Neuschwanstein Castle

The Four Most Famous Road Trip Routes in Germany

Germany is built for excellent road trips. It offers amazing forests, picturesque villages and breathtaking countryside packed with medieval castles and fortresses. If you are thinking about taking a road trip in Germany this summer, you’ve got options.

You could try local drives through the Pfalz Forest or Black Forest. Or tour romantic roads with small towns and cozy, intimate settings. You’ve got fairy tale roads with places that became famous thanks to the Brothers Grimm tales, historic roads with numerous palaces and castles, and the breathtaking wine roads.

As a bonus, most start or finish right on your doorstep! Here are the most famous four driving routes in Germany.

1. The Fairy Tale Route

shutterstock_195067643Kiwisoul /

The Town Musicians of Bremen

If you are a fan of those famous Brothers Grimm fairy tales, this is a perfect road trip for you! This 370-mile route stretches between the birthplace of the authors in Hanau near Frankfurt to the northern city of Bremen, where the famous story “The Town Musicians of Bremen” takes place.

The route meanders through many of the towns and small places that inspired the Brothers Grimm to write their tales, as well as cities in which the authors spent time living.

There are various nature parks along the way and some very special towns that capitalize on their connections to the famous fairy tales. These include the house of Little Red Riding Hood in Alsfeld, the spa in Bad Wildungen, which has a Snow White Museum, and of course Hameln has a fountain dedicated to the Pied Piper.

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2. The Romantic Road

Würzburg on the Romantic RoadRudy Balasko /

Würzburg on the Romantic Road

This is a popular road trip for those who want to spend time with their loved ones. When hotels are open, travelers can stop at romantic, secluded inns to spend the night. Or you can just get a meal and then enjoy the breathtaking countryside along the way.

This 260-mile route starts in Würzburg and ends in Füssen in the German Alps. Along the way, it takes you past Neuschwanstein Castle, one of the most famous castles in the world and the inspiration for Disney’s castle.

Rothenburg ob der Tauber on the Romantic RoadBoris Stroujko /

Rothenburg ob der Tauber on the Romantic Road

While driving through Bavaria, you will go through many incredibly picturesque towns with cute houses that date back to the 15th and 16th centuries. Towns not to be missed on this route include the historic cities of Würzburg, Augsburg, Rothenburg ob der Tauber, Dinkelsbühl and Nördlingen. You will discover great folklore festivals, nice restaurants and taste some of the many world-class wines offered, but it’s the views that will take your breath away.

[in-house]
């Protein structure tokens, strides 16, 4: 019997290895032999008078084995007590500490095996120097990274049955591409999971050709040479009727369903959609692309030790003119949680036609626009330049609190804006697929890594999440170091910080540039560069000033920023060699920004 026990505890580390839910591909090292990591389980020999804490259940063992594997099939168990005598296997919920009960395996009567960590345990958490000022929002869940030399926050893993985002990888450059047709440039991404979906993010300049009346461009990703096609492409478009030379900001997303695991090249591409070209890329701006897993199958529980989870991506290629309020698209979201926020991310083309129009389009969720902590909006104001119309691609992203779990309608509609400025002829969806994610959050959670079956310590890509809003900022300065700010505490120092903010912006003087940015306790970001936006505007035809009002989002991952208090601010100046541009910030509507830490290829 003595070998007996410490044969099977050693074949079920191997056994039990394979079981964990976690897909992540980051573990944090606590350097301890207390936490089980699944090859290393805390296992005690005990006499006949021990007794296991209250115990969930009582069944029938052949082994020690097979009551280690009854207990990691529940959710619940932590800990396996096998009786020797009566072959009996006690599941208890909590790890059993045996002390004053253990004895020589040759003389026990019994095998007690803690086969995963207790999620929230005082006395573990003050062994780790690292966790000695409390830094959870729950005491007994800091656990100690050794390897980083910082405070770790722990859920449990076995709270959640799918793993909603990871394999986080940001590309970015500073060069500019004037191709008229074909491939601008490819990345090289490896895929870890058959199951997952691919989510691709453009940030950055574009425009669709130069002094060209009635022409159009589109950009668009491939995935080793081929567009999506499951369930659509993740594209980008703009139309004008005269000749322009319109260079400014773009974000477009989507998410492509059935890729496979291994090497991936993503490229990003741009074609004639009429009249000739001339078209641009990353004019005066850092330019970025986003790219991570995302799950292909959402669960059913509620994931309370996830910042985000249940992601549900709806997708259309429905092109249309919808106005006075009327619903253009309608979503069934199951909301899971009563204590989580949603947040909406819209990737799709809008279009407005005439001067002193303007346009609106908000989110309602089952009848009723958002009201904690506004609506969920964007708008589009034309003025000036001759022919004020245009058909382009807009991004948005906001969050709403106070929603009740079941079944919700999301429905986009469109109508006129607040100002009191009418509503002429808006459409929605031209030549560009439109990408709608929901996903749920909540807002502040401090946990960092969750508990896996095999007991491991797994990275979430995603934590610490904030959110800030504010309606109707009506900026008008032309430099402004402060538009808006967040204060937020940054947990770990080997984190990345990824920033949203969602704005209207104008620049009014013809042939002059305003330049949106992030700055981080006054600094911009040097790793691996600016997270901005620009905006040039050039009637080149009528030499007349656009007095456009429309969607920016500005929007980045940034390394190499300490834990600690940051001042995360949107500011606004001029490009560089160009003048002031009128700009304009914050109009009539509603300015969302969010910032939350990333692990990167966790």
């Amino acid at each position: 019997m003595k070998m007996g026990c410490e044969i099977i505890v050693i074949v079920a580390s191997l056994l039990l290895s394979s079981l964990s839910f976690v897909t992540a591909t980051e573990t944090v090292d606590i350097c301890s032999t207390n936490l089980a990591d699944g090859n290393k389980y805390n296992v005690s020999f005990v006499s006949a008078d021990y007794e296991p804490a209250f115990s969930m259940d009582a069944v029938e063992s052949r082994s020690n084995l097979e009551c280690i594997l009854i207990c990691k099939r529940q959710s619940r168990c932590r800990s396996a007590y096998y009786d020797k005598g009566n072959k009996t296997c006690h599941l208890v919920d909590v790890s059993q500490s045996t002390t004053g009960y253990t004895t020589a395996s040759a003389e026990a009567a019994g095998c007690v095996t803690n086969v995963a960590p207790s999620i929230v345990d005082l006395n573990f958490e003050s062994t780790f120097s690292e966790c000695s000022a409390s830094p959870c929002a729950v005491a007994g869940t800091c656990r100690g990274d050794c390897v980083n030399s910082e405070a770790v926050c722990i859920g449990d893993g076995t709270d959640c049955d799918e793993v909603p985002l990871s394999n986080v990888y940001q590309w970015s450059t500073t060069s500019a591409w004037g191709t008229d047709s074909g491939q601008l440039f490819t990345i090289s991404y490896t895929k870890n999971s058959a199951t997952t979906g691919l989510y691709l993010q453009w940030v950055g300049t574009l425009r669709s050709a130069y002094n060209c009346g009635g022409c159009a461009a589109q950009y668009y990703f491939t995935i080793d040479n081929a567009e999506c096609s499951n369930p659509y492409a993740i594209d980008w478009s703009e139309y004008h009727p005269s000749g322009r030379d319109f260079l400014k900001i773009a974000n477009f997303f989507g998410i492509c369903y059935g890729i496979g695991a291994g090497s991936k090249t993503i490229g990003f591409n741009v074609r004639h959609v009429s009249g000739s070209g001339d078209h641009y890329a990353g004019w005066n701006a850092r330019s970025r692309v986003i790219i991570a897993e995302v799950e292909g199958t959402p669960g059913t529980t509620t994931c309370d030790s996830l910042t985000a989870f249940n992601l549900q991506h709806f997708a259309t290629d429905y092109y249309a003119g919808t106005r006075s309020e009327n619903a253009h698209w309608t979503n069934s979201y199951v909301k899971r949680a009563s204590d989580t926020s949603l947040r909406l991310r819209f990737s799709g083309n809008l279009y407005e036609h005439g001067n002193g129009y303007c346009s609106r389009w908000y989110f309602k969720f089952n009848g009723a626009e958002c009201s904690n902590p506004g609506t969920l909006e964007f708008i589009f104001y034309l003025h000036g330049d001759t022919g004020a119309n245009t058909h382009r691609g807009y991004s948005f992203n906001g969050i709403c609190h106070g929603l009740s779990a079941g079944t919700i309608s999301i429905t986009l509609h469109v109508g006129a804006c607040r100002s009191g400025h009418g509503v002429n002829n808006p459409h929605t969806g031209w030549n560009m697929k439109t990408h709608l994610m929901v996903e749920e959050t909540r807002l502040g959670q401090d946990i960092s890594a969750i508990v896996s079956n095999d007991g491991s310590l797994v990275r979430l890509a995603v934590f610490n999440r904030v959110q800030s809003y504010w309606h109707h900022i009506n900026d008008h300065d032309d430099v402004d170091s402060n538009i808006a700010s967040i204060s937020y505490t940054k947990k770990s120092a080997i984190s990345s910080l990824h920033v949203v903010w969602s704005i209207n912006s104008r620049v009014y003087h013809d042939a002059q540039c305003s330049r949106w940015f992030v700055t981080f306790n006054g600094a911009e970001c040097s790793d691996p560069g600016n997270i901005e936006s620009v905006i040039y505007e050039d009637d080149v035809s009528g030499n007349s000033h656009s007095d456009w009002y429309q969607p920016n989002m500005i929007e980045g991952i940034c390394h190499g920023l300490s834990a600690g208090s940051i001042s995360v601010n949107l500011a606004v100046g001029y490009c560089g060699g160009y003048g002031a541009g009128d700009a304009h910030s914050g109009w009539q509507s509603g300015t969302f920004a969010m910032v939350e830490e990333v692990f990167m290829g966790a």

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3. The Castles Road

the Imperial Castle of NurembergKarel Gallas /

The Imperial Castle of Nuremberg

For those who are into history, driving along the so-called Castle Road can be very enjoyable. It is a 625-mile long route that starts in the southwest of Germany with Mannheim’s baroque palace and ends in the east with the Prague Castle in the Czech Republic. There are dozens of centuries-old fortresses, castles and museums along the route.

If you don’t have the time to stop at every castle along the way, there are several you should not not miss. These include the Schwetzingen Castle, Heidelberg Castle, the Castle of Neuenstein, the Imperial Castle of Nuremberg, the Residenz in Bamberg, and the Castle at Colmberg which is a castle-hotel where you can spend the night.

Some of these castles are more than 1,000 years old. Take the time to explore them.

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4. The Wine Route

The German Wine Route vineyardtravelpeter /

The German Wine Route

The German Wine Route that winds through the Palatine region of Rheinland-Pfalz is the oldest of the tourist wine routes. It begins in Wissembourg in France and traverses the Pfalz north to the House of the German Wine Route in Bockenheim an der Weinstraße. This is also the finish line of the famous WeinStraße Marathon, which takes place every two years.

The German Wine Route barrel vineyardtravelpeter /

The German Wine Route

The Wine Route is approx 85 kilometers long and passes through the beautiful vineyards of towns such as Bad Bergzabern, Edenkoben, Neustadt an der Weinstraße, Deidesheim, Bad Dürkheim and Grünstadt. For those living in Kaiserslautern it’s possible to dip into the northern points of the route in a day, but to really enjoy this wonderful experience take at least two days to start at the bottom and work your way up. It’s also a very popular cycling route too.

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For U.S. government employees, including service members, remember to always follow command regulations, which may be different than host nation policies, when it comes to travel.

Author Profile:

Jordan Perch is an automotive fanatic and “driving safety” specialist. He is an owner of, a collaborative community for US drivers and a regular contributor to numerous transportation blogs.

Cover photo by ESB Professional /

Categories: Ansbach Area, Attractions, Bavaria Area, Castles, Community Favorites, Family Life, KMC Area, Rest of Europe, Rest of Germany, Rest of Germany, Rest of Germany, Road Trips, Stuttgart Area, Travel

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